I visited: Mammoth Cave National Park in Kentucky. There’s evidence of human exploration in the cave dating back thousands of years (!). More recently, according to the NPS website, the land within the National Park is associated with seven modern Indigenous nations. This was my 13th National Park.
On the way back from a road trip to visit our families in Missouri and Texas, Steve and I crashed with my friend Becca and spent a half-day at Mammoth Cave. Becca regularly spends time hiking the wooded trails and made an excellent guide for our introduction to the surface. (New National Parks life goal: Visit each park with a friend who knows it personally.)
As we walked between mossy trees and rock faces, we stumbled upon frequent reminders that we were hiking directly above the world’s longest cave system, provoking a feeling between curiosity and mild dread. Some were easy to miss—thin shadows between boulders that hid deep cracks—while others were impossible to ignore, like massive sinkholes slowly sucking down tree trunks or the River Styx Spring, a watery portal to the world below. These glimpses into the cave unsettled me, like a boundary had been ruptured. Eventually this foreshadowing led up to a dramatic conclusion (thanks to Becca’s expert planning): a rush of cool air at the enormous, gaping mouth of the historic cave entrance.
I met with a therapist in Chicago for a few years, and once in a conversation about faith and theology he told me, “You can’t turn over a stone and uncover something that will devour God.” As a person of faith, what he meant was that no line of inquiry or exploration would lead to a discovery that was so big or strange or new that it was outside the domain of God. I’m not sure where he got the line, but it may be a play on something Jesus says in the Gospel of Thomas: “Lift up a stone, and you will find me there.” There’s an essay by James Alison in Faith Beyond Resentment that describes the double-lives many closeted priests lead. In a striking turn likely inspired by Psalm 139:12 (“Even the darkness is not dark to you; the night is as bright as the day,”), Alison describes how Jesus doesn’t perceive the world through our categories of goodness/badness or public/private: “Jesus is not scandalized either by the gay world or the priestly world…For him, there is no underground: everything is in the light of day.”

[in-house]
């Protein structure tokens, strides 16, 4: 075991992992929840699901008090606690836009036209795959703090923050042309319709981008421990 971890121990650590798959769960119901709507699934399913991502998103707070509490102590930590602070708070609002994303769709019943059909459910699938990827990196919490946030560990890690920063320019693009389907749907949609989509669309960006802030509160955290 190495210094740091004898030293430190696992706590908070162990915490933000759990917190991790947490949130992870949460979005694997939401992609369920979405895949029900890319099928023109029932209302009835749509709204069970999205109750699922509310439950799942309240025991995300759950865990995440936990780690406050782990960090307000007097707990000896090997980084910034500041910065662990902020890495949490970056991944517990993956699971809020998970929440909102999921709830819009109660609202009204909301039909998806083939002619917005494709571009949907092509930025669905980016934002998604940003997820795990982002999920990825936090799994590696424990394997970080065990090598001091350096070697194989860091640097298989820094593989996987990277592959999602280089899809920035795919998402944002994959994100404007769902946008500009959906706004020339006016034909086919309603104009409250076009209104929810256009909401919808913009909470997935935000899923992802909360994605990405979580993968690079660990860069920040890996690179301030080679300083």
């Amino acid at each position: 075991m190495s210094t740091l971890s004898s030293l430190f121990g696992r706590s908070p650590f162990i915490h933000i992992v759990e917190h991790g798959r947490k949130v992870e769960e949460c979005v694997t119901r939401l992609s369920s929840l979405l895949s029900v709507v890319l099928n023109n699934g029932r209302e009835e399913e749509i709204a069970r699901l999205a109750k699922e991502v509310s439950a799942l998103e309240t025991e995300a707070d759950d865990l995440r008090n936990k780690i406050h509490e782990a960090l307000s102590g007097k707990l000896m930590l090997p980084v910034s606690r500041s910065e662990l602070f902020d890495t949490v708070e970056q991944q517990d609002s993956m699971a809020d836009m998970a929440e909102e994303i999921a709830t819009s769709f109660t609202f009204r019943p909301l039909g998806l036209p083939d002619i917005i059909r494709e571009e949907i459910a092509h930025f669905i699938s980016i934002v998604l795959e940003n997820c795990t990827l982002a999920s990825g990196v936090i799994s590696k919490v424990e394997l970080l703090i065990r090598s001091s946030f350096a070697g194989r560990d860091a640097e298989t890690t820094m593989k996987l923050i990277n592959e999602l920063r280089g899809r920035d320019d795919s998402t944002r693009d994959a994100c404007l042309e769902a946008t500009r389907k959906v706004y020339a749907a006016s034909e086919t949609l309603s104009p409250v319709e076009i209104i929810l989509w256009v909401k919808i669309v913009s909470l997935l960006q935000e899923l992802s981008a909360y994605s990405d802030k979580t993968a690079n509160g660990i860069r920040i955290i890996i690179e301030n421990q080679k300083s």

In the afternoon, Steve and I managed to get tickets for a cave tour and spent a couple hours underground. The size of the cavern absolutely astounded me, especially after having ventured into the narrow, cramped quarters of Wind Cave a few weeks earlier. Walking up a metal staircase in the massive Mammoth Dome made me wonder if we had been transported to Moria or the Goron Mines. Midway through the tour, the ranger lit a candle and cut the electric floodlights to demonstrate the eerie conditions for cave explorers in the 1800s, like Stephen Bishop. And then with little warning, she snuffed out the candle, too, leaving us in total darkness. Becca and I experienced the same sensation at Wind Cave, but here the darkness caught me off guard. A phrase leapt to mind: “Even in the darkness, you are there.” Later I searched for the phrase in Psalm 139, but it isn’t there verbatim. It was an amalgamation of part of v. 8, “If I make my bed in Sheol, you are there,” and the final phrase of v. 12, “Darkness is as light to you.” Depending on my mood and the time of day, Psalm 139 can sometimes feel a little claustrophobic. But in the moment, the spontaneous and unconscious prayer was deeply hopeful: “Even this far below the trees and moss, so dark I cannot see my hand in front of my face, you are present. There is no need to fear. There is nowhere on the earth that you are absent.”
For Jesus there may be no underground, but for us the rapid transition back to light, heat, and humidity at the end of the tour was abrupt and stifling, especially in our masks. My dread was gone, though, because I’d walked in and out of the cave, and now the cracks on the surface no longer resembled wounds. They were more like windows.